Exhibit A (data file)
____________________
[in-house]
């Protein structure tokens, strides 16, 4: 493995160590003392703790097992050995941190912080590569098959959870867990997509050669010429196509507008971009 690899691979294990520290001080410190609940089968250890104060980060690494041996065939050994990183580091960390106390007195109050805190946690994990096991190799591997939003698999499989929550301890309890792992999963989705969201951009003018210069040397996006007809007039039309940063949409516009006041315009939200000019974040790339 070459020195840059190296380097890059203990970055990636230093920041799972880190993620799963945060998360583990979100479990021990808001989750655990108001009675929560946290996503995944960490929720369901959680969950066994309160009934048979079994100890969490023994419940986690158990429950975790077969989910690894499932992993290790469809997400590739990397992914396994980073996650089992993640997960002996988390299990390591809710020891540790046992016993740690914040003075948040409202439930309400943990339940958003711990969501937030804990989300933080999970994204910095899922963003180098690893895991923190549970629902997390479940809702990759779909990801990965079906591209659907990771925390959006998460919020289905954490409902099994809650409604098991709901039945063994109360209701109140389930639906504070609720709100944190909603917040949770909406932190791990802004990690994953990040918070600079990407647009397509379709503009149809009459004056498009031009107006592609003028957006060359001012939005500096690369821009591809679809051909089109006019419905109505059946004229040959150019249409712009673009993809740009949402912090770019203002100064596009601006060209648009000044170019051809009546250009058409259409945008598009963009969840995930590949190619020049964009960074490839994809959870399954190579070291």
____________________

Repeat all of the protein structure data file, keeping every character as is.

[in-house]
């Protein structure tokens, strides 16, 4: 493995160590003392703790097992050995941190912080590569098959959870867990997509050669010429196509507008971009 690899691979294990520290001080410190609940089968250890104060980060690494041996065939050994990183580091960390106390007195109050805190946690994990096991190799591997939003698999499989929550301890309890792992999963989705969201951009003018210069040397996006007809007039039309940063949409516009006041315009939200000019974040790339 070459020195840059190296380097890059203990970055990636230093920041799972880190993620799963945060998360583990979100479990021990808001989750655990108001009675929560946290996503995944960490929720369901959680969950066994309160009934048979079994100890969490023994419940986690158990429950975790077969989910690894499932992993290790469809997400590739990397992914396994980073996650089992993640997960002996988390299990390591809710020891540790046992016993740690914040003075948040409202439930309400943990339940958003711990969501937030804990989300933080999970994204910095899922963003180098690893895991923190549970629902997390479940809702990759779909990801990965079906591209659907990771925390959006998460919020289905954490409902099994809650409604098991709901039945063994109360209701109140389930639906504070609720709100944190909603917040949770909406932190791990802004990690994953990040918070600079990407647009397509379709503009149809009459004056498009031009107006592609003028957006060359001012939005500096690369821009591809679809051909089109006019419905109505059946004229040959150019249409712009673009993809740009949402912090770019203002100064596009601006060209648009000044170019051809009546250009058409259409945008598009963009969840995930590949190619020049964009960074490839994809959870399954190579070291």